Of the many complex aesthetic decisions that cinematographers make, lens choice is one of the simplest, most powerful, and most misunderstood.
There are several different factors that determine the aesthetic of any given lens, but today we're just going to be focusing on the basics. Focal length is one of the more straight-forward aspects of lens design. In the simplest sense, focal length is the physical distance between the imaging plane (ie. the sensor) and the optical center of the lens. Focal length values - which are expressed in millimeters - are basic measurements of how wide or zoomed-in a particular lens is. Easy enough, right? Where things start to get more complicated, however, is with all of the different aesthetic implications that the focal length of a lens has on the the final image.
The easiest to understand of these implications is field of view. When combined with a certain sensor size, the focal length of a lens is what determines field of view, or how much/how little of an image is actually being captured by the sensor. Here's an excellent and in-depth tutorial from Tuts+ on the topics of focal length and field of view that explains all of these concepts and explores how they're related.
Obviously field of view is a basic, albeit incredibly powerful tool for cinematographers, as it allows them the ability to directly manipulate the mise en scène of any given shot by including or excluding certain elements from the frame. Take a look at just how many aesthetic possibilities there are when focal length drastically changes and the camera stays in one position. Here we see everything from an extreme telephoto focal length of 580mm all the way down to an extreme wide of 8mm (from Vimeo user Pixine).
Outside of determining field of view, however, the focal length of a lens can produce a wide range of aesthetic qualities that can have drastic effects on how an audience perceives an image. First and foremost is the issue of depth. Depth cues - or differences in light, shadow, and spatial relation that trick our brains into perceiving a three-dimensional space in a two-dimensional medium - are rendered differently by different focal lengths. Say you frame up a medium shot of your subject. With wider lenses, the depth cues in the scene become elongated and are seemingly pushed farther apart. In a sense, wider lenses artificially add depth to a scene. The wider the lens, the more dramatic this effect becomes.
When you frame up the same medium shot with a telephoto lens, however, the exact opposite happens. The depth cues within the scene become compressed, which creates the illusion that everything in the scene is much closer together than it is in reality. Additionally, where wide lenses tend to add depth, telephoto lenses tend to flatten images and the individual elements in those images.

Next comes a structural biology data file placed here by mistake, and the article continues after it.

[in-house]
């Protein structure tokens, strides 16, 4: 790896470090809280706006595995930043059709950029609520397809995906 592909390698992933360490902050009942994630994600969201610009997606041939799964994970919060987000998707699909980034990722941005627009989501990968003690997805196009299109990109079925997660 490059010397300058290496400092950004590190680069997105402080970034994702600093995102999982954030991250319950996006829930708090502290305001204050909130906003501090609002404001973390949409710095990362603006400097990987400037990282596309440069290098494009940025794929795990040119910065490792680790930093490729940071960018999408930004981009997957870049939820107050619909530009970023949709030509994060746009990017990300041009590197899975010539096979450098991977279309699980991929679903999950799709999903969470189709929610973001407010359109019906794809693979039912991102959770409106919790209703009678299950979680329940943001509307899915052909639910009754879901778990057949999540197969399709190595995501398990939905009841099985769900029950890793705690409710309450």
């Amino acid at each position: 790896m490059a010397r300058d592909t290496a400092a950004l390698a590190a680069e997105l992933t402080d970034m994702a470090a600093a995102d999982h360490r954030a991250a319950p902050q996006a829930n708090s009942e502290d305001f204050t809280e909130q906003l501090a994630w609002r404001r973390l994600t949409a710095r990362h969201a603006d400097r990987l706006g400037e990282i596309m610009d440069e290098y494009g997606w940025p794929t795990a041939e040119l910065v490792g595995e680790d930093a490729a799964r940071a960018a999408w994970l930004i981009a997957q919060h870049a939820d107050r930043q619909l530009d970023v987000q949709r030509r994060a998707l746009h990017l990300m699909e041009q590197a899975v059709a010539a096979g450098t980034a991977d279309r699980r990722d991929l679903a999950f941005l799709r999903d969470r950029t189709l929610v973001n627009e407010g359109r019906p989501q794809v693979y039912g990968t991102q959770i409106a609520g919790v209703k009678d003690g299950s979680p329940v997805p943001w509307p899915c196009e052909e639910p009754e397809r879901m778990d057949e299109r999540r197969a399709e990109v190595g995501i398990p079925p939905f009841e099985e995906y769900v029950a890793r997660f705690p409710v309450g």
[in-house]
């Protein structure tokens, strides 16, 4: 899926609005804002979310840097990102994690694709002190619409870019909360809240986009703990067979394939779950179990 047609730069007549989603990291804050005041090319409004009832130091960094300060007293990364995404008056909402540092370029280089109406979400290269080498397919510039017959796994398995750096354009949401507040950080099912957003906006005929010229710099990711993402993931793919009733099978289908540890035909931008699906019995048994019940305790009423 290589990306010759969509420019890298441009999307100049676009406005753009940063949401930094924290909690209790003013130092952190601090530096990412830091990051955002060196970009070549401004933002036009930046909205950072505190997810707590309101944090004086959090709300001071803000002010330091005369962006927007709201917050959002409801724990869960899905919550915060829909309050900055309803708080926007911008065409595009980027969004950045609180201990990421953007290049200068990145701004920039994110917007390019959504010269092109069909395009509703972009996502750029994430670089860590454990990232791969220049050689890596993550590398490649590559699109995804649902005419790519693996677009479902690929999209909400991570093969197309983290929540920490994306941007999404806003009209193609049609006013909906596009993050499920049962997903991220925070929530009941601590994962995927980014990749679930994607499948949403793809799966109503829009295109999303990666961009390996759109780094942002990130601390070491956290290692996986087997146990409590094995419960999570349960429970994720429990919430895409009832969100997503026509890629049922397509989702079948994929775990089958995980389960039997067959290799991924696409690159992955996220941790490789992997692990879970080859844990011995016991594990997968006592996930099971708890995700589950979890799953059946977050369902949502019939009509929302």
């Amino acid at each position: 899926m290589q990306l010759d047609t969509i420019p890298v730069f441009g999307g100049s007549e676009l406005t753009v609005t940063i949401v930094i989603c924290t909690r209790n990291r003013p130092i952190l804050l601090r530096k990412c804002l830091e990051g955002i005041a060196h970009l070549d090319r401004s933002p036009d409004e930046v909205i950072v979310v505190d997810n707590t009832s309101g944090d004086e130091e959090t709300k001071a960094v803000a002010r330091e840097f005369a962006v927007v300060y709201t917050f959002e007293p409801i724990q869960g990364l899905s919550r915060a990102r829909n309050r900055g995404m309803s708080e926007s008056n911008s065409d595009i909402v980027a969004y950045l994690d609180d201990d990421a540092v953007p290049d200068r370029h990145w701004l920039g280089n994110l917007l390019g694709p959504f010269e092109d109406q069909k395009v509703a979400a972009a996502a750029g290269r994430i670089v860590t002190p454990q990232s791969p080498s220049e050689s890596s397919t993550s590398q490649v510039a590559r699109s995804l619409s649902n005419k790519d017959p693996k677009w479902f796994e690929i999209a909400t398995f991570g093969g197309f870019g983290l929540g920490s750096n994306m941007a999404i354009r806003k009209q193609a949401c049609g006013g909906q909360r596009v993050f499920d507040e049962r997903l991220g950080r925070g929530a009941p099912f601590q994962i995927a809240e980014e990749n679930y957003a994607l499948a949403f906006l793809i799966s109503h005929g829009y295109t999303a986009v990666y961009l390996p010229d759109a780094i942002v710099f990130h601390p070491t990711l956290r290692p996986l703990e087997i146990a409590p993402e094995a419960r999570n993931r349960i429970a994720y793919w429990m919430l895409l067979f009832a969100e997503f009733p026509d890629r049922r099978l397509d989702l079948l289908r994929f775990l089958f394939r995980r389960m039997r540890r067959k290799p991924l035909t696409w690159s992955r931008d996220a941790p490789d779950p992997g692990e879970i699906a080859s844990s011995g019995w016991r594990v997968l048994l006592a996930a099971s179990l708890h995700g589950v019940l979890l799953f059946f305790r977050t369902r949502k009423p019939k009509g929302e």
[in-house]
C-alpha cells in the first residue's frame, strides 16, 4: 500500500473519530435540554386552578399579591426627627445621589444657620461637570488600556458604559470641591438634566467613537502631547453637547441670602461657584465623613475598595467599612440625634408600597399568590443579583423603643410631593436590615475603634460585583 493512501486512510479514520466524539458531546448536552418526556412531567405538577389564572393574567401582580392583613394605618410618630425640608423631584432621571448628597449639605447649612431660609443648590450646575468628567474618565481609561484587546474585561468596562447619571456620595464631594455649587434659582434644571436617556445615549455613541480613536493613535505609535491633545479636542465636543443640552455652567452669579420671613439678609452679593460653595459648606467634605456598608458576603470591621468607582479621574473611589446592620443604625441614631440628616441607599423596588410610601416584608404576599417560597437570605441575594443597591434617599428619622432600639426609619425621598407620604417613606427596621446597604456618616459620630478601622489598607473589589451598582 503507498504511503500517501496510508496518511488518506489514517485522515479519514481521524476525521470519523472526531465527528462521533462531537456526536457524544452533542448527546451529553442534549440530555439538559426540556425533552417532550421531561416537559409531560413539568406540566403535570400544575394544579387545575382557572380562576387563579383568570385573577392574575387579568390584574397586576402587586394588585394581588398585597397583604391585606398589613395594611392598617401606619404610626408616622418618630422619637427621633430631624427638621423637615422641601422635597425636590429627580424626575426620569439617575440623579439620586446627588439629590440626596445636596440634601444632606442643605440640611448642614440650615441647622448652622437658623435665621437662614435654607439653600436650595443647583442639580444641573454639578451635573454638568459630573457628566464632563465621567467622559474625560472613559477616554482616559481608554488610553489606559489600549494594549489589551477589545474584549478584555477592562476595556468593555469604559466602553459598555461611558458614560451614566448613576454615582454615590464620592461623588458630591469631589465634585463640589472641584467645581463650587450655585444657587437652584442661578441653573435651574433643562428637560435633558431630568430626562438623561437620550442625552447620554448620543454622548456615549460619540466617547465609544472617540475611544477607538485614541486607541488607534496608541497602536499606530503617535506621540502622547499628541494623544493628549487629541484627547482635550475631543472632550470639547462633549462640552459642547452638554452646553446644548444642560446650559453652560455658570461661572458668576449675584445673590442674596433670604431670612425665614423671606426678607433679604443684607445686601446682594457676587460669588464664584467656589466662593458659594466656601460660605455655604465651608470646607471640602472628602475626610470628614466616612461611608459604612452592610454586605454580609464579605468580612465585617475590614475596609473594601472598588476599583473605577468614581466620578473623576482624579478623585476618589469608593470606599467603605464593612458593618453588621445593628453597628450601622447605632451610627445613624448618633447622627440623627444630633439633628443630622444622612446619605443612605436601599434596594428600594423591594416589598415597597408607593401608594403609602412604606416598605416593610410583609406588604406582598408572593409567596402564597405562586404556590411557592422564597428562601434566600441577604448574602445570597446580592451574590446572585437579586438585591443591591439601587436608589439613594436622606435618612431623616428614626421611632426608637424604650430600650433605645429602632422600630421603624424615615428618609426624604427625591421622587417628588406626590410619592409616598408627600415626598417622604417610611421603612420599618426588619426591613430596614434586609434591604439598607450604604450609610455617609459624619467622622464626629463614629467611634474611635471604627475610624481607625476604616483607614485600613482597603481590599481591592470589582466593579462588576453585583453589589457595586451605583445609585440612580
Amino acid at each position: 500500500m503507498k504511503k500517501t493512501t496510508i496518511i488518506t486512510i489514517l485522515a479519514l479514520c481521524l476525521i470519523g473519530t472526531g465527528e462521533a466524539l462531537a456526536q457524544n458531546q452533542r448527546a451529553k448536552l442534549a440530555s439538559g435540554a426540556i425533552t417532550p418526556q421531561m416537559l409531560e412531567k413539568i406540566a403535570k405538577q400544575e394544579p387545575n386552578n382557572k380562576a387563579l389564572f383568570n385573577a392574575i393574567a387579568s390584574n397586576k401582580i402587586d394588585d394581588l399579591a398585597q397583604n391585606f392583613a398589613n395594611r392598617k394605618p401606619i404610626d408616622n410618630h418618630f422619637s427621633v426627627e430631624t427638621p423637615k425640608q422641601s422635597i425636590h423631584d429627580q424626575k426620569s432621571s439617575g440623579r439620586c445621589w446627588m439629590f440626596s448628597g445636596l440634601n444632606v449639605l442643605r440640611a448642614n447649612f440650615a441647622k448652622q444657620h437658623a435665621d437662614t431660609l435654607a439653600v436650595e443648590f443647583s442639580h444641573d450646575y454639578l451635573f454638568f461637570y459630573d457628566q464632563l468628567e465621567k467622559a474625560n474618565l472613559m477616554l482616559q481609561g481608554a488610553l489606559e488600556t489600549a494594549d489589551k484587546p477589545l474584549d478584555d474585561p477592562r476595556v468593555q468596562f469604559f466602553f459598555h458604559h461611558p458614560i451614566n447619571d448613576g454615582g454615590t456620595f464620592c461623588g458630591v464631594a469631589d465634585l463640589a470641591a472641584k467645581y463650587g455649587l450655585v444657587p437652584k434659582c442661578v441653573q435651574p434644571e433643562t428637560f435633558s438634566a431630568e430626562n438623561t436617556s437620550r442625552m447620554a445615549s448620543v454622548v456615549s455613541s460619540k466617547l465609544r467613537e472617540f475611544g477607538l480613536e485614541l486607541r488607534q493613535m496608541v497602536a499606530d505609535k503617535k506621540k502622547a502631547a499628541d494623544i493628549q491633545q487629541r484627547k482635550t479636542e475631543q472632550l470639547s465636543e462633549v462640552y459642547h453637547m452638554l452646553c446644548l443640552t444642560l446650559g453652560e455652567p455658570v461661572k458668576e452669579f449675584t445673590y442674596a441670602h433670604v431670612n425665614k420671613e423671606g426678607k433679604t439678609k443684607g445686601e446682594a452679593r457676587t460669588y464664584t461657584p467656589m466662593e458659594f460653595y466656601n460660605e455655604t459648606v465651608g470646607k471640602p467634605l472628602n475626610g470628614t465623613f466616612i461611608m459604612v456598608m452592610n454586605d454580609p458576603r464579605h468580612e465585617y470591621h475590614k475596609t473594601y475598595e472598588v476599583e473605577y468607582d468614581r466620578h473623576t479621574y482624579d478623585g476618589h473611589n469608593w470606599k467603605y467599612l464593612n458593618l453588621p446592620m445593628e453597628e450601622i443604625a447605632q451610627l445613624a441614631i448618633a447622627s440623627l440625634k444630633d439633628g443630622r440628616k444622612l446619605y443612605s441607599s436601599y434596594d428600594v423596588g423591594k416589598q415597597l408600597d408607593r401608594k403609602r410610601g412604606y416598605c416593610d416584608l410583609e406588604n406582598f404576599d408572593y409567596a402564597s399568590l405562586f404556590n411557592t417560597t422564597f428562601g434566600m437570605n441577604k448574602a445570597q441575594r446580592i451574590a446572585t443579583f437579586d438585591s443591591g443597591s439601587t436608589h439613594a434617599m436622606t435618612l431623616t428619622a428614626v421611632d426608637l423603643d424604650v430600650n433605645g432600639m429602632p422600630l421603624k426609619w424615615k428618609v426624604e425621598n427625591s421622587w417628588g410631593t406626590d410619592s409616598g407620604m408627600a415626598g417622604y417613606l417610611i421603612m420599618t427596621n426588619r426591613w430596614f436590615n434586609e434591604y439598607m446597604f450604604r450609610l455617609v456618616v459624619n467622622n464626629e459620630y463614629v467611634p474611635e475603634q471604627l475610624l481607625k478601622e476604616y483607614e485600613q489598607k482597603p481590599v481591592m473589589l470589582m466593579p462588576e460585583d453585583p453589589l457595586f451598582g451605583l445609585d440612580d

For one of the best (and most quirky) rundowns and examples of the aesthetic properties of different focal lengths, here's a wonderfully educational video from the University of North Carolina Wilmington and YouTube user HorrorOldSchool:
Last, but certainly not least, is the issue of depth of field, something with which all of us are familiar. Depth of field is defined as the distance between the nearest and farthest points of an image where that image is in focus. Put into visual terms, wider depth of field results in images where everything, or most things, appear in focus. Shallow or narrow depth of field, on the other hand, results in images where only a small portion of the image is in focus, and where everything else falls out of focus to varying degrees.
Although lens aperture is widely considered to be the most important factor when trying to achieve a narrow depth of field, the focal length of your lens actually plays the most significant role. Wider lenses inherently reduce depth of field, creating images where more elements are in focus at once, whereas telephoto lenses enable shallower depth of field. Of course, if you're hoping to achieve a certain depth of field, whether it be wide or narrow, there are several other technical factors to consider including the minimum and maximum apertures of the lens, the sensor or film size that you're shooting with, and the distance between your lens and your subject. The closer your subject is to the lens, the more out of focus their background will be. The closer the lens is to infinity focus, the wider the depth of field will appear to be.
What are some of your favorite focal lengths to shoot with and why? How do you guys use different focal lengths to effectively tell a story? Let us know down in the comments!
This post originally appeared on No Film School.
If you enjoyed this article, you'll love the Filmmaker's Process newsletter. Each week, we share our latest posts, a weekly filmmaking resource, curated stories from around the web, a short film that we love, and a healthy dose of filmmaking inspiration.
Are you ready to take your filmmaking to the next level?